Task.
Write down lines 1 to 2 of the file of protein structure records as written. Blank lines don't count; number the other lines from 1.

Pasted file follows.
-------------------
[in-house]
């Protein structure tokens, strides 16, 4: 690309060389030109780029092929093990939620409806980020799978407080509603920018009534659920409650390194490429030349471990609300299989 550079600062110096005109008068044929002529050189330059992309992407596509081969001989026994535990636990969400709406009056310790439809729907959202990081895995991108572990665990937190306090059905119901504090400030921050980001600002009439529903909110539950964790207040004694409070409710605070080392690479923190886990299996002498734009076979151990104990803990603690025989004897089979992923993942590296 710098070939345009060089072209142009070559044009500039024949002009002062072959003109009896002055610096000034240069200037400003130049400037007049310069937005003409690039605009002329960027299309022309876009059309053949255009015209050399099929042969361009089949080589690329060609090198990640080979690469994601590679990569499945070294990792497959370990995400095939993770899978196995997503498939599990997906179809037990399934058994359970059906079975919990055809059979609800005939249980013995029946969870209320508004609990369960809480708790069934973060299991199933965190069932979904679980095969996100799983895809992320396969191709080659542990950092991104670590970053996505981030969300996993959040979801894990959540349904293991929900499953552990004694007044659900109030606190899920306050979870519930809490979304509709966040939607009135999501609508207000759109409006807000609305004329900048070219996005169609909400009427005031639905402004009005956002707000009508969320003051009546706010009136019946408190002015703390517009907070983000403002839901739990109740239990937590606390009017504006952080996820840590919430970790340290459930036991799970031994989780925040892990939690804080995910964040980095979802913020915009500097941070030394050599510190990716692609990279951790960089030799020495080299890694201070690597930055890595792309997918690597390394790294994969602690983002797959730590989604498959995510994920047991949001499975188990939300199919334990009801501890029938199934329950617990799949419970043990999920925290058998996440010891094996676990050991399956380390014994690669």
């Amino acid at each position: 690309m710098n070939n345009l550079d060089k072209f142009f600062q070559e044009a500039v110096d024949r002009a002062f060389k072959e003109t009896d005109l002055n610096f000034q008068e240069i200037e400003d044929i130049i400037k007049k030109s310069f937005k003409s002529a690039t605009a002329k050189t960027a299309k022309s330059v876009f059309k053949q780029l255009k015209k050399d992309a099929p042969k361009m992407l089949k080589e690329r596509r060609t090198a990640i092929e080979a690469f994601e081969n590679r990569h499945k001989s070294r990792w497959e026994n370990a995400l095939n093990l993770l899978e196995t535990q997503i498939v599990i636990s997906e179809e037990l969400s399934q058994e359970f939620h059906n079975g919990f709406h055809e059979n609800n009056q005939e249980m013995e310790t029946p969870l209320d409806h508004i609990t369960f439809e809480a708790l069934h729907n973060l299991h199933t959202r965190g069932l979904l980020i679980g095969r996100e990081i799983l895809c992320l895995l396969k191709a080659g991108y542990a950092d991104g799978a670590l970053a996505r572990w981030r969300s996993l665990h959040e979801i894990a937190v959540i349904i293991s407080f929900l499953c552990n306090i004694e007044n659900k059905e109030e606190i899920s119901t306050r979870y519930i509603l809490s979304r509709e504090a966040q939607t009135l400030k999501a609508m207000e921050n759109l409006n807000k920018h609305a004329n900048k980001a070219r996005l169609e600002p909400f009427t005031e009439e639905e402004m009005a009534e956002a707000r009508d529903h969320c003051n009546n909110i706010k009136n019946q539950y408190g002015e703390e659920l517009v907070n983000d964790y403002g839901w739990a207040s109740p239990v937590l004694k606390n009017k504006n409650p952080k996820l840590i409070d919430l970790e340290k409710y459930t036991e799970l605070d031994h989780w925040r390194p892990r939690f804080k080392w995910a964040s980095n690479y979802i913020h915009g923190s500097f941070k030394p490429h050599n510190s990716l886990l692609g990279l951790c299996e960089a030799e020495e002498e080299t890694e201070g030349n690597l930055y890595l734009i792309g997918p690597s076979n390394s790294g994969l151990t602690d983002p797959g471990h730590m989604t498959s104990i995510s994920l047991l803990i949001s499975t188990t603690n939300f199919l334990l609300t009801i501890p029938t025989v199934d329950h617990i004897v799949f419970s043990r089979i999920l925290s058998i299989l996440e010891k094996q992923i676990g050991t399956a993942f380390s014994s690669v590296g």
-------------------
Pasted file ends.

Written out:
[in-house]
């Protein structure tokens, strides 16, 4: 690309060389030109780029092929093990939620409806980020799978407080509603920018009534659920409650390194490429030349471990609300299989 550079600062110096005109008068044929002529050189330059992309992407596509081969001989026994535990636990969400709406009056310790439809729907959202990081895995991108572990665990937190306090059905119901504090400030921050980001600002009439529903909110539950964790207040004694409070409710605070080392690479923190886990299996002498734009076979151990104990803990603690025989004897089979992923993942590296 710098070939345009060089072209142009070559044009500039024949002009002062072959003109009896002055610096000034240069200037400003130049400037007049310069937005003409690039605009002329960027299309022309876009059309053949255009015209050399099929042969361009089949080589690329060609090198990640080979690469994601590679990569499945070294990792497959370990995400095939993770899978196995997503498939599990997906179809037990399934058994359970059906079975919990055809059979609800005939249980013995029946969870209320508004609990369960809480708790069934973060299991199933965190069932979904679980095969996100799983895809992320396969191709080659542990950092991104670590970053996505981030969300996993959040979801894990959540349904293991929900499953552990004694007044659900109030606190899920306050979870519930809490979304509709966040939607009135999501609508207000759109409006807000609305004329900048070219996005169609909400009427005031639905402004009005956002707000009508969320003051009546706010009136019946408190002015703390517009907070983000403002839901739990109740239990937590606390009017504006952080996820840590919430970790340290459930036991799970031994989780925040892990939690804080995910964040980095979802913020915009500097941070030394050599510190990716692609990279951790960089030799020495080299890694201070690597930055890595792309997918690597390394790294994969602690983002797959730590989604498959995510994920047991949001499975188990939300199919334990009801501890029938199934329950617990799949419970043990999920925290058998996440010891094996676990050991399956380390014994690669």